This book focuses on the European Economic Area (EEA), an example of deep market integration between the European Union and non-EU member countries Iceland, Liechtenstein, and Norway.
The EEA is, in fact, often referred to as the "internal-market-minus" (i.e. minus agriculture and fisheries), for the three countries.
Generating a mere one percent of the EU single market GDP, the EEA has attracted little attention, not least because it functions quite well.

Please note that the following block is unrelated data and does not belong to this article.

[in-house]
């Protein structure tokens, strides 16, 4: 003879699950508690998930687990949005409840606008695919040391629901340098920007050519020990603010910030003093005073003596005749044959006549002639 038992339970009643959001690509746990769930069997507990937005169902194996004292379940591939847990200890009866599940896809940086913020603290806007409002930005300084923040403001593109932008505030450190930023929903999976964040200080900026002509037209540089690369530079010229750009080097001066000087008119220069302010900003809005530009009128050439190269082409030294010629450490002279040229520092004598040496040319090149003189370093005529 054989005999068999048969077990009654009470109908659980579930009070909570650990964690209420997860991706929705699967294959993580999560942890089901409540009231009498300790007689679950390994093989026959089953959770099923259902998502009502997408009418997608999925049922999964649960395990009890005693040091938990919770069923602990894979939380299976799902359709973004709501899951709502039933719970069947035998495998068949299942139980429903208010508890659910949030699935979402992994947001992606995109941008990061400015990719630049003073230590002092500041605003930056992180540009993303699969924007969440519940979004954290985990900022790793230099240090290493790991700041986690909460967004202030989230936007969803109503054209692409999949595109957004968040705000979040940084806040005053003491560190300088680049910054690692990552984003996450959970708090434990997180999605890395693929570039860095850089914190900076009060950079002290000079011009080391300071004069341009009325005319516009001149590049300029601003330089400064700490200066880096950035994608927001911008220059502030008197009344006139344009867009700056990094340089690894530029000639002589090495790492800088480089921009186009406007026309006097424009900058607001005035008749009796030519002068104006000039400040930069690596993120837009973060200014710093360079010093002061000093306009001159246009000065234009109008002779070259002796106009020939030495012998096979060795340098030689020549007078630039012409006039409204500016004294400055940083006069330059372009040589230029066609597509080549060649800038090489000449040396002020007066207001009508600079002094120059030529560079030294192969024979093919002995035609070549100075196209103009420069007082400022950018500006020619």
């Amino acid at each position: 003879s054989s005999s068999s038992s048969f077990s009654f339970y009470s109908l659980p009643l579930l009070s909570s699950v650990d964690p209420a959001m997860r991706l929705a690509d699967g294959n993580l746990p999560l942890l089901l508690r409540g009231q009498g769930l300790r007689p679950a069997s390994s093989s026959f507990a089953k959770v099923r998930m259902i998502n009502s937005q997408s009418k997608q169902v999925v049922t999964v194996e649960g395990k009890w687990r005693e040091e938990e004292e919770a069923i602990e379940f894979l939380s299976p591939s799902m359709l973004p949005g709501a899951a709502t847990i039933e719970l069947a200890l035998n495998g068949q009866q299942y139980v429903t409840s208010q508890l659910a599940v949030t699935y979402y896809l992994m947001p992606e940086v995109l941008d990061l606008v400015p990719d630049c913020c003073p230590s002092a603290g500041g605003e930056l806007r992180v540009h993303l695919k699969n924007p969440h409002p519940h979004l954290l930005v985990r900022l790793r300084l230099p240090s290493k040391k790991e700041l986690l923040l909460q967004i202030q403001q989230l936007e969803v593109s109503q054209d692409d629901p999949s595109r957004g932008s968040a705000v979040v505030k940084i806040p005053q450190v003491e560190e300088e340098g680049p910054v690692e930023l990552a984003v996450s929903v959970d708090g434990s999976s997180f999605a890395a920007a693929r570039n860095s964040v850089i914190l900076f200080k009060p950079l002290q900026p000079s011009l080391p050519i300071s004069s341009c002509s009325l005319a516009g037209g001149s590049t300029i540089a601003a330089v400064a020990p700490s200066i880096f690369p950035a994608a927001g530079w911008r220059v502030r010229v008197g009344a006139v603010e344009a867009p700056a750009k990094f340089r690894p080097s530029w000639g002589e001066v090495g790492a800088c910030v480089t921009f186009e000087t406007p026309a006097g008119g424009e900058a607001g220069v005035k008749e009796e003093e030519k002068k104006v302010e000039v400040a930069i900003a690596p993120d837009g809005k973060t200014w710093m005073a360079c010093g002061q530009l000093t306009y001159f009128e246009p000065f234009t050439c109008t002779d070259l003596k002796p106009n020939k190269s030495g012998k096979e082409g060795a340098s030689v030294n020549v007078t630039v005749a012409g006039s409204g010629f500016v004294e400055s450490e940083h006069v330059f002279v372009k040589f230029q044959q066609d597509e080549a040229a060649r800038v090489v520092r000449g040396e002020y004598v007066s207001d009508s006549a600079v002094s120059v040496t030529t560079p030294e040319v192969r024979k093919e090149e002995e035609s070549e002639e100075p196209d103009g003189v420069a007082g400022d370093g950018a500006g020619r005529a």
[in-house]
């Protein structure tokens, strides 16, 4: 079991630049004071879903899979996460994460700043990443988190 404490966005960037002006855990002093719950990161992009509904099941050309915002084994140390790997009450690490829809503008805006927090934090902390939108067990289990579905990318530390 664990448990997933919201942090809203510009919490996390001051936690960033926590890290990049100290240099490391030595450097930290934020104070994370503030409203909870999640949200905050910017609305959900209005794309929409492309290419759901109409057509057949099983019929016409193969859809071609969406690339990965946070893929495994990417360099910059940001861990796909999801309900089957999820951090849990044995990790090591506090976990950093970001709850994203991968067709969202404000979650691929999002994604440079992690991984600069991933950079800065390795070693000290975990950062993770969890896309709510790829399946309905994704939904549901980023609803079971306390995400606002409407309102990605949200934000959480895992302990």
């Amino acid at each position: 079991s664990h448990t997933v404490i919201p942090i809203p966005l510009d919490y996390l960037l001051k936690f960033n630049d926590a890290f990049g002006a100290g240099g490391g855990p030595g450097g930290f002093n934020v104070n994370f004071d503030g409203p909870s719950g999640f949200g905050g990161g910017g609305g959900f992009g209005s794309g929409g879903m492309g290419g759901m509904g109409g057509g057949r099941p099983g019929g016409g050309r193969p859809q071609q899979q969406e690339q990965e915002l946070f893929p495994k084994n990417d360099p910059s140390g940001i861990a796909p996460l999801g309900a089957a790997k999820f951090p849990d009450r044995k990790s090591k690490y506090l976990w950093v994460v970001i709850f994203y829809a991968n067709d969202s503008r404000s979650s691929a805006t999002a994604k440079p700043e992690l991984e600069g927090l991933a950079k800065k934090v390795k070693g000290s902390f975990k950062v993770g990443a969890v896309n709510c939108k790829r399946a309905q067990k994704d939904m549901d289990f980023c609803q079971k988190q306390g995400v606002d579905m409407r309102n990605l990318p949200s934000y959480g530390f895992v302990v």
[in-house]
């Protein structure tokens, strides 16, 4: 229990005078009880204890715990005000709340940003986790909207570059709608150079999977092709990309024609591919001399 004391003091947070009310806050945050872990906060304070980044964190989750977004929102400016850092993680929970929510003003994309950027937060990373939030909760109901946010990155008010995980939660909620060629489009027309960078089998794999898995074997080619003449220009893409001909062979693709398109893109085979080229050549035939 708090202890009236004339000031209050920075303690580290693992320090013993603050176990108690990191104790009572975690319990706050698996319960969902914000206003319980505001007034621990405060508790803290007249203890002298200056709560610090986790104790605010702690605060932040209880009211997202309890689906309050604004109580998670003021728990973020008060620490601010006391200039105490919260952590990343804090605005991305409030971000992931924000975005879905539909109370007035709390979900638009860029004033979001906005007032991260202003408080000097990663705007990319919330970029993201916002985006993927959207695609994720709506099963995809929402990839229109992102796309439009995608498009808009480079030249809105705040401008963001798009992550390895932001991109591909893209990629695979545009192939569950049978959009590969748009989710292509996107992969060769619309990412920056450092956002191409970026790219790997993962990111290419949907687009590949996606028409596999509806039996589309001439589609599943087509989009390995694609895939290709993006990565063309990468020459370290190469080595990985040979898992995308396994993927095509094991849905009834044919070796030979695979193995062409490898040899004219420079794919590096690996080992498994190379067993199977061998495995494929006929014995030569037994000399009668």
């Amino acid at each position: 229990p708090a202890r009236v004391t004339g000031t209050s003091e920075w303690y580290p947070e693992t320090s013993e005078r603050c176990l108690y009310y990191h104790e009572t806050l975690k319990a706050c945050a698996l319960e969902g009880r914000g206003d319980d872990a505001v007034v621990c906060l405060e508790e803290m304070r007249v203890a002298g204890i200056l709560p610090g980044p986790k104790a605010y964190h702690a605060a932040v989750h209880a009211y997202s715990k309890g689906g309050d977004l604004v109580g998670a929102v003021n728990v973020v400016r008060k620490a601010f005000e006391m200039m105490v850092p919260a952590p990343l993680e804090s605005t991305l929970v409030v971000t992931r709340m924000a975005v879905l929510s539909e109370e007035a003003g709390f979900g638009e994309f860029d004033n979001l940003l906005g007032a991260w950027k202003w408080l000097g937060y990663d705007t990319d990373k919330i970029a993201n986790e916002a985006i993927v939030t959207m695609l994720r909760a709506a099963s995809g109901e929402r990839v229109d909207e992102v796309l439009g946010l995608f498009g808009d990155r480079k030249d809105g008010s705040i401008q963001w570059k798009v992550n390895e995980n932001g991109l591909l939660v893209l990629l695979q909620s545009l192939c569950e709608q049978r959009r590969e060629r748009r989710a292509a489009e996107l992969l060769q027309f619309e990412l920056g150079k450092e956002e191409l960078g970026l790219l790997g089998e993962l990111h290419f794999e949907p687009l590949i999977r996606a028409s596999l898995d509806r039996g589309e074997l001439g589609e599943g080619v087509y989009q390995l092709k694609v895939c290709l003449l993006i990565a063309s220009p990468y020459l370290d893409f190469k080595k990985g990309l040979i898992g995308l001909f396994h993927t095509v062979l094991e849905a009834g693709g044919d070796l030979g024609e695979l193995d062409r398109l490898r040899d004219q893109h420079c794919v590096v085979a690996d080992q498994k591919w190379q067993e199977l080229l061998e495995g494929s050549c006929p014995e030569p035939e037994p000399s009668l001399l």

Even less known, however, is the role of Liechtenstein within the EEA, which this book also attempts to clarify.
After 18 years of existence, the EEA is now undergoing a thorough review.
This in-depth study looks at how the EEA works and what the current review of this economic area might imply.
Nine scenarios of European integration are explored, with an analysis of their respective advantages, shortcomings, and costs.
The book also discusses Liechtenstein's critical and changing relationship with Switzerland, new options for Turkey, whether there should be more or less EU involvement, and an EEA-type option for the United Kingdom that would not entail amending the EEA Treaty.